• The present invention is concerned with providing a viable alternative, when added vacuum capability is required, by combining an auxiliary vacuum pump with a power steering pump so as to form a unit that, with respect to the vacuum pump, is readily installable, compact, light-weight, low-cost and energy-efficient.
  • A tandem arrangement of a hydraulic power steering pump and an air compressor is broadly disclosed in US-A-2 921 528, according to which the power steering pump 105 is stated to be driven by the crankshaft extension of the air compressor 100.
  • However, in practice the use of a vacuum pump in tandem with a hydraulic power steering pump in the pursuit of the advantages stated above gives rise to the specific technical problem of maintaining the separate integrity of the respective pumps while satisfying their separate requirements, particularly as to lubrication of the vacuum pump.
  • Preferably the vacuum pump, like the hydraulic power steering pump, is of the vane type, which requires lubrication between its moving parts to reduce wear and heat as well as lubrication between mating surfaces to seal against vacuum loss. Rather than have a separate lubrication system with its attendant requirements, a combined power steering pump and vacuum pump assembly in accordancewith the present invention makes use of the hydraulic fluid in the power steering system in a very advantageous manner while ensuring that there is no permanent loss of such hydraulic fluid, in the context of a compact arrangement in which thetwo pumps are arranged in tandem and are driven by a common drive shaft.
  • To this end a combined power steering pump and vacuum pump assembly in accordance with the present invention is characterised by the features specified in the characterising portion of claim 1.
  • In a preferred arrangement in accordance with the present invention, a single vented reservoir is connected to receive the discharge of the vacuum pump as well as supply the hydraulic fluid for circulation in the power steering system by the power steering pump, and also a hydrodynamic lip-type seal is provided about the drive shaft to statically seal the vacuum pump from the power steering pump when the pumps are stopped, but this seal is reversely ribbed so as to effect limited delivery of the steering system fluid to the vacuum pump when running. Fluid in the power steering system is thereby prevented from draining into the vacuum pump when the pumps are stopped, but is delivered thereto to lubricate the same when the pumps are running, and is then delivered together with the vacuum pump discharge air back to the reservoir so that there is no permanent loss of fluid from the power steering system in lubricating the vacuum pump.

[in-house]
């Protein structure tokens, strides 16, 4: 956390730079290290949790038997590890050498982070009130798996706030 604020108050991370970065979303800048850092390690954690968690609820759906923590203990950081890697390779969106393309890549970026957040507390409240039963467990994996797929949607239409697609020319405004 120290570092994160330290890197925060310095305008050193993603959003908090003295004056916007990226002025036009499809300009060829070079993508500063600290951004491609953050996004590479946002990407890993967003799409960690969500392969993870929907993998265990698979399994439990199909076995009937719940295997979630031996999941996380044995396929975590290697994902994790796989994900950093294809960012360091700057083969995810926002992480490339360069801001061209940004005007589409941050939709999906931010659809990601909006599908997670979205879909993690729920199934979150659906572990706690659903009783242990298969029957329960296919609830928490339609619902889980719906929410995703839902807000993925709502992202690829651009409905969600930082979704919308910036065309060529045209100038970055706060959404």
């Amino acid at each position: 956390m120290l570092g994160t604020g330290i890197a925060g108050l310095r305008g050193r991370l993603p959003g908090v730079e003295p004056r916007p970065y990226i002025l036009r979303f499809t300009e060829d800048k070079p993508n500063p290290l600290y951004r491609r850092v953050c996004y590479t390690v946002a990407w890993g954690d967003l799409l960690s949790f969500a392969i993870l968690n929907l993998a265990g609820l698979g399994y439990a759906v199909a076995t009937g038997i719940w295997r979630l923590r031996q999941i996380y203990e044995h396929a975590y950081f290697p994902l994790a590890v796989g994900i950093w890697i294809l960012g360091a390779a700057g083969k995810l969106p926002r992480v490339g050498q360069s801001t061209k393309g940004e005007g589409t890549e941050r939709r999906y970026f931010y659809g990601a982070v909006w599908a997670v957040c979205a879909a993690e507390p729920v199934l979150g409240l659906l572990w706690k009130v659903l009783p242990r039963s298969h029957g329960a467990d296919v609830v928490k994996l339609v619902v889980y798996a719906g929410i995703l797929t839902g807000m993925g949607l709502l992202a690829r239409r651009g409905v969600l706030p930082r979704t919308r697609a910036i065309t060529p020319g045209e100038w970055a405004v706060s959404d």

• In the drawings:
    • Figure 1 is a longitudinal sectional view on the line 1-1 of Figure 2, in the direction of the arrows, of a combined power steering pump and vacuum pump assembly constituting a preferred embodiment of the present invention, together with a diagrammatic representation of associated components;
    • Figure 2 is an end elevational view taken on the line 2-2 of Figure 1, in the direction of the arrows;
    • Figure 3 is a cross-sectional view, with parts in elevation, on the line 3-3 of Figure 1, in the direction of the arrows;
    • Figure 4 is a longitudinal sectional view on the line 4-4 of Figure 2, in the direction of the arrows;
    • Figure 5 is a fragmentary sectional view on the line 5-5 of Figure 2, in the direction of the arrows;
    • Figure 6 is a fragmentary enlarged longitudinal sectional view of a lip-type seal between a hydraulic pump and a vacuum pump shown in Figure 1; and
    • Figure 7 is a fragmentary view on the line 7-7 of Figure 6, in the direction of the arrows.
  • With reference now to Figure 1 of the drawings, there is shown an automotive power steering pump, generally designated 10, having a drive shaft 12 which is driven by way of a belt drive 14 from an internal combustion engine 16. The power steering pump 10 is of the vane type, and receives hydraulic fluid from an elevated reservoir 18 via a hose 20 and delivers the same under pressure via a hose 22 to a power steering gear 24, from which the fluid is returned to the reservoir via a hose 26 to complete the power steering system circuit. In conformity with the present invention, a vacuum pump 28, which is likewise preferably of the vane type, is mounted in tandem on the rear end of the power steering pump, which apart from such adaptation is like that disclosed in US-A-4 373 871. As will become evident, the addition of the vacuum pump 28 to the power steering pump 10 in no way influences the normal functioning of the latter or the steering system which it serves.